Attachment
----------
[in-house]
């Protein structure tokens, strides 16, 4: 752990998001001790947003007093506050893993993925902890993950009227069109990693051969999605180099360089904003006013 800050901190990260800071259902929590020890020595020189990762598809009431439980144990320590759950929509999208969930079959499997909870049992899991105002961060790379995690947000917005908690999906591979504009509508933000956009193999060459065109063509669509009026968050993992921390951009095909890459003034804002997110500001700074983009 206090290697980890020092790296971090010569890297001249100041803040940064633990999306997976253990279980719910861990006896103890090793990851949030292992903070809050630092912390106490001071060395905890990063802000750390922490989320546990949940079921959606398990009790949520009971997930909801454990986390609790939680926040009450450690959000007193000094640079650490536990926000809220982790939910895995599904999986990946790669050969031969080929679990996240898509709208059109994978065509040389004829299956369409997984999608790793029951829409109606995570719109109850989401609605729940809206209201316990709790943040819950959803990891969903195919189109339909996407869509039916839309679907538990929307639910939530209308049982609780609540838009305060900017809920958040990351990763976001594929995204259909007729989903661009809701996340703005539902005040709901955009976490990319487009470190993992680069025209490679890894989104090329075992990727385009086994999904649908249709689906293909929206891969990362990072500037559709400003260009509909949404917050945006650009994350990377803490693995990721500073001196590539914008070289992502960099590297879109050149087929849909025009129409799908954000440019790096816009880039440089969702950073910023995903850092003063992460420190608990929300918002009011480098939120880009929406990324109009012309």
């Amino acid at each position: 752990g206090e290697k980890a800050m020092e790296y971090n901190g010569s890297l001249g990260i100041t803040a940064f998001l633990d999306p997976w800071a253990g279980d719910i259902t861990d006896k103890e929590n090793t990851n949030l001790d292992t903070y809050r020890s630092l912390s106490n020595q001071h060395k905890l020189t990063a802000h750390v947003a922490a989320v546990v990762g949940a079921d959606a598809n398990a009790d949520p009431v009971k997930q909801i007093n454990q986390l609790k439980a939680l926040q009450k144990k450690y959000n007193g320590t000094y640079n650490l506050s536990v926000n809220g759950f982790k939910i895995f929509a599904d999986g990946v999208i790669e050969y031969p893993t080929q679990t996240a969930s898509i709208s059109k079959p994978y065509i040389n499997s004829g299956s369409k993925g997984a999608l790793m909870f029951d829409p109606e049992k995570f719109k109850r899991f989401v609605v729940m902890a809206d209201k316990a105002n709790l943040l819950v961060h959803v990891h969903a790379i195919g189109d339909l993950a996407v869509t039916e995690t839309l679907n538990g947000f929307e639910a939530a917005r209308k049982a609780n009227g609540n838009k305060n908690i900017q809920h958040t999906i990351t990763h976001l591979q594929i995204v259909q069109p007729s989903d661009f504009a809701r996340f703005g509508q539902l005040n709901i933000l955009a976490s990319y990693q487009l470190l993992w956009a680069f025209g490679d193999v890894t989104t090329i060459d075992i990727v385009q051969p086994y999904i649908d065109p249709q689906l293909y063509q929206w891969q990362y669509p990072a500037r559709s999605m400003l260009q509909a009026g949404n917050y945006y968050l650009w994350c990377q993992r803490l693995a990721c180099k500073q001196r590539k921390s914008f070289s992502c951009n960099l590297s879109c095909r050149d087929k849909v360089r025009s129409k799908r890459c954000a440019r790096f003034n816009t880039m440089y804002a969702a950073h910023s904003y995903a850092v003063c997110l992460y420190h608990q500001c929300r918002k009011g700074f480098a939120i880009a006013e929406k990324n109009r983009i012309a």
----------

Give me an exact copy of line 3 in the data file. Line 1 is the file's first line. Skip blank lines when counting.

């Amino acid at each position: 752990g206090e290697k980890a800050m020092e790296y971090n901190g010569s890297l001249g990260i100041t803040a940064f998001l633990d999306p997976w800071a253990g279980d719910i259902t861990d006896k103890e929590n090793t990851n949030l001790d292992t903070y809050r020890s630092l912390s106490n020595q001071h060395k905890l020189t990063a802000h750390v947003a922490a989320v546990v990762g949940a079921d959606a598809n398990a009790d949520p009431v009971k997930q909801i007093n454990q986390l609790k439980a939680l926040q009450k144990k450690y959000n007193g320590t000094y640079n650490l506050s536990v926000n809220g759950f982790k939910i895995f929509a599904d999986g990946v999208i790669e050969y031969p893993t080929q679990t996240a969930s898509i709208s059109k079959p994978y065509i040389n499997s004829g299956s369409k993925g997984a999608l790793m909870f029951d829409p109606e049992k995570f719109k109850r899991f989401v609605v729940m902890a809206d209201k316990a105002n709790l943040l819950v961060h959803v990891h969903a790379i195919g189109d339909l993950a996407v869509t039916e995690t839309l679907n538990g947000f929307e639910a939530a917005r209308k049982a609780n009227g609540n838009k305060n908690i900017q809920h958040t999906i990351t990763h976001l591979q594929i995204v259909q069109p007729s989903d661009f504009a809701r996340f703005g509508q539902l005040n709901i933000l955009a976490s990319y990693q487009l470190l993992w956009a680069f025209g490679d193999v890894t989104t090329i060459d075992i990727v385009q051969p086994y999904i649908d065109p249709q689906l293909y063509q929206w891969q990362y669509p990072a500037r559709s999605m400003l260009q509909a009026g949404n917050y945006y968050l650009w994350c990377q993992r803490l693995a990721c180099k500073q001196r590539k921390s914008f070289s992502c951009n960099l590297s879109c095909r050149d087929k849909v360089r025009s129409k799908r890459c954000a440019r790096f003034n816009t880039m440089y804002a969702a950073h910023s904003y995903a850092v003063c997110l992460y420190h608990q500001c929300r918002k009011g700074f480098a939120i880009a006013e929406k990324n109009r983009i012309a």